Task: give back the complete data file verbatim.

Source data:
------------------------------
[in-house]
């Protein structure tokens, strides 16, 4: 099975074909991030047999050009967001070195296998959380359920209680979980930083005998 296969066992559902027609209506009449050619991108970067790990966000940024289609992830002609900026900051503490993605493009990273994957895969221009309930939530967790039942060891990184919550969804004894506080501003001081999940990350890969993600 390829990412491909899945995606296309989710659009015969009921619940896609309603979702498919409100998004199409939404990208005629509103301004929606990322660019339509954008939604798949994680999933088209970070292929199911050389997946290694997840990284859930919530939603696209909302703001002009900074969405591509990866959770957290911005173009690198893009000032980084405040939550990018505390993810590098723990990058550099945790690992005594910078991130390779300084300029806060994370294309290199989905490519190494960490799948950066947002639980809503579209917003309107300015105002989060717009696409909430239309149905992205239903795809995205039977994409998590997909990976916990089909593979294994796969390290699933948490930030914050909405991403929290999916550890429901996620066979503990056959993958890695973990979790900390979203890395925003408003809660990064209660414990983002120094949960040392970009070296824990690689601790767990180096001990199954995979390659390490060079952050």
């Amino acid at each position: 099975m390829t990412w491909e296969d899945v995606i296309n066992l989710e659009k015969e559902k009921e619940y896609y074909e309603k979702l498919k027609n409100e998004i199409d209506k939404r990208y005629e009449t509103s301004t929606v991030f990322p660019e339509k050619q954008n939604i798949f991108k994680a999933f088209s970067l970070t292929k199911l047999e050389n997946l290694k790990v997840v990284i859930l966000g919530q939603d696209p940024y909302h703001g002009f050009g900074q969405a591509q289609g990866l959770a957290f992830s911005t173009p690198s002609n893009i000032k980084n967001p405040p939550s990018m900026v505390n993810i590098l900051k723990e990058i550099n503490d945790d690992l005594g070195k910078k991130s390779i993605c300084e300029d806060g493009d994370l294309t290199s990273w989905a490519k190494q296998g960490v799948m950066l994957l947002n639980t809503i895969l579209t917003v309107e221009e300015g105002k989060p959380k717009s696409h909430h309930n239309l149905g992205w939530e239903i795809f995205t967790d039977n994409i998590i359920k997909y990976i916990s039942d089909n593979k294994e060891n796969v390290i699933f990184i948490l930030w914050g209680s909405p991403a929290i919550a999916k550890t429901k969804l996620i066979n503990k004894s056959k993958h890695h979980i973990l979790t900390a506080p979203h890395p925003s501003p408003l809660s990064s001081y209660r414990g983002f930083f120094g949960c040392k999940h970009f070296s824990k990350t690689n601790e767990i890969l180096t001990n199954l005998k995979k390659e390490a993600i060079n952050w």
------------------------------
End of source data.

[in-house]
């Protein structure tokens, strides 16, 4: 099975074909991030047999050009967001070195296998959380359920209680979980930083005998 296969066992559902027609209506009449050619991108970067790990966000940024289609992830002609900026900051503490993605493009990273994957895969221009309930939530967790039942060891990184919550969804004894506080501003001081999940990350890969993600 390829990412491909899945995606296309989710659009015969009921619940896609309603979702498919409100998004199409939404990208005629509103301004929606990322660019339509954008939604798949994680999933088209970070292929199911050389997946290694997840990284859930919530939603696209909302703001002009900074969405591509990866959770957290911005173009690198893009000032980084405040939550990018505390993810590098723990990058550099945790690992005594910078991130390779300084300029806060994370294309290199989905490519190494960490799948950066947002639980809503579209917003309107300015105002989060717009696409909430239309149905992205239903795809995205039977994409998590997909990976916990089909593979294994796969390290699933948490930030914050909405991403929290999916550890429901996620066979503990056959993958890695973990979790900390979203890395925003408003809660990064209660414990983002120094949960040392970009070296824990690689601790767990180096001990199954995979390659390490060079952050």
């Amino acid at each position: 099975m390829t990412w491909e296969d899945v995606i296309n066992l989710e659009k015969e559902k009921e619940y896609y074909e309603k979702l498919k027609n409100e998004i199409d209506k939404r990208y005629e009449t509103s301004t929606v991030f990322p660019e339509k050619q954008n939604i798949f991108k994680a999933f088209s970067l970070t292929k199911l047999e050389n997946l290694k790990v997840v990284i859930l966000g919530q939603d696209p940024y909302h703001g002009f050009g900074q969405a591509q289609g990866l959770a957290f992830s911005t173009p690198s002609n893009i000032k980084n967001p405040p939550s990018m900026v505390n993810i590098l900051k723990e990058i550099n503490d945790d690992l005594g070195k910078k991130s390779i993605c300084e300029d806060g493009d994370l294309t290199s990273w989905a490519k190494q296998g960490v799948m950066l994957l947002n639980t809503i895969l579209t917003v309107e221009e300015g105002k989060p959380k717009s696409h909430h309930n239309l149905g992205w939530e239903i795809f995205t967790d039977n994409i998590i359920k997909y990976i916990s039942d089909n593979k294994e060891n796969v390290i699933f990184i948490l930030w914050g209680s909405p991403a929290i919550a999916k550890t429901k969804l996620i066979n503990k004894s056959k993958h890695h979980i973990l979790t900390a506080p979203h890395p925003s501003p408003l809660s990064s001081y209660r414990g983002f930083f120094g949960c040392k999940h970009f070296s824990k990350t690689n601790e767990i890969l180096t001990n199954l005998k995979k390659e390490a993600i060079n952050w």